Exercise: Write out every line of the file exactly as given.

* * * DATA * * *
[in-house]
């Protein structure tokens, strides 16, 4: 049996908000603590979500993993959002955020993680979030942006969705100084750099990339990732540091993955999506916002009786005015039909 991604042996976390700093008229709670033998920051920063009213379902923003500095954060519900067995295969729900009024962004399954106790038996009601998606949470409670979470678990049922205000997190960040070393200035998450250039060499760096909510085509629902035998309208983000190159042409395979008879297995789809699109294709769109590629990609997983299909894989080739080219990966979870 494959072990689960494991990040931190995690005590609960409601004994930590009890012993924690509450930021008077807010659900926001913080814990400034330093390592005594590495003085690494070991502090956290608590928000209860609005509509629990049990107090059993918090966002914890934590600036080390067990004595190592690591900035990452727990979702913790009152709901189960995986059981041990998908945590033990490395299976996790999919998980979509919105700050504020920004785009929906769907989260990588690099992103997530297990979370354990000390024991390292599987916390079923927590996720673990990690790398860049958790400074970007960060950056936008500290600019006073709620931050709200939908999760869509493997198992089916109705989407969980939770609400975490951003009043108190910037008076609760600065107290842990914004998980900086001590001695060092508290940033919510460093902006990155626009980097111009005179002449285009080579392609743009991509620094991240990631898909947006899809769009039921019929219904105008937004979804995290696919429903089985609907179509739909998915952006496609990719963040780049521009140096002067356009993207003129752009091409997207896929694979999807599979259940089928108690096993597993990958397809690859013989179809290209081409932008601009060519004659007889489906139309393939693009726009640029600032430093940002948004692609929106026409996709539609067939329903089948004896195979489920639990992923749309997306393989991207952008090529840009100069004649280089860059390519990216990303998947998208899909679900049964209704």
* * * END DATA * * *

[in-house]
């Protein structure tokens, strides 16, 4: 049996908000603590979500993993959002955020993680979030942006969705100084750099990339990732540091993955999506916002009786005015039909 991604042996976390700093008229709670033998920051920063009213379902923003500095954060519900067995295969729900009024962004399954106790038996009601998606949470409670979470678990049922205000997190960040070393200035998450250039060499760096909510085509629902035998309208983000190159042409395979008879297995789809699109294709769109590629990609997983299909894989080739080219990966979870 494959072990689960494991990040931190995690005590609960409601004994930590009890012993924690509450930021008077807010659900926001913080814990400034330093390592005594590495003085690494070991502090956290608590928000209860609005509509629990049990107090059993918090966002914890934590600036080390067990004595190592690591900035990452727990979702913790009152709901189960995986059981041990998908945590033990490395299976996790999919998980979509919105700050504020920004785009929906769907989260990588690099992103997530297990979370354990000390024991390292599987916390079923927590996720673990990690790398860049958790400074970007960060950056936008500290600019006073709620931050709200939908999760869509493997198992089916109705989407969980939770609400975490951003009043108190910037008076609760600065107290842990914004998980900086001590001695060092508290940033919510460093902006990155626009980097111009005179002449285009080579392609743009991509620094991240990631898909947006899809769009039921019929219904105008937004979804995290696919429903089985609907179509739909998915952006496609990719963040780049521009140096002067356009993207003129752009091409997207896929694979999807599979259940089928108690096993597993990958397809690859013989179809290209081409932008601009060519004659007889489906139309393939693009726009640029600032430093940002948004692609929106026409996709539609067939329903089948004896195979489920639990992923749309997306393989991207952008090529840009100069004649280089860059390519990216990303998947998208899909679900049964209704």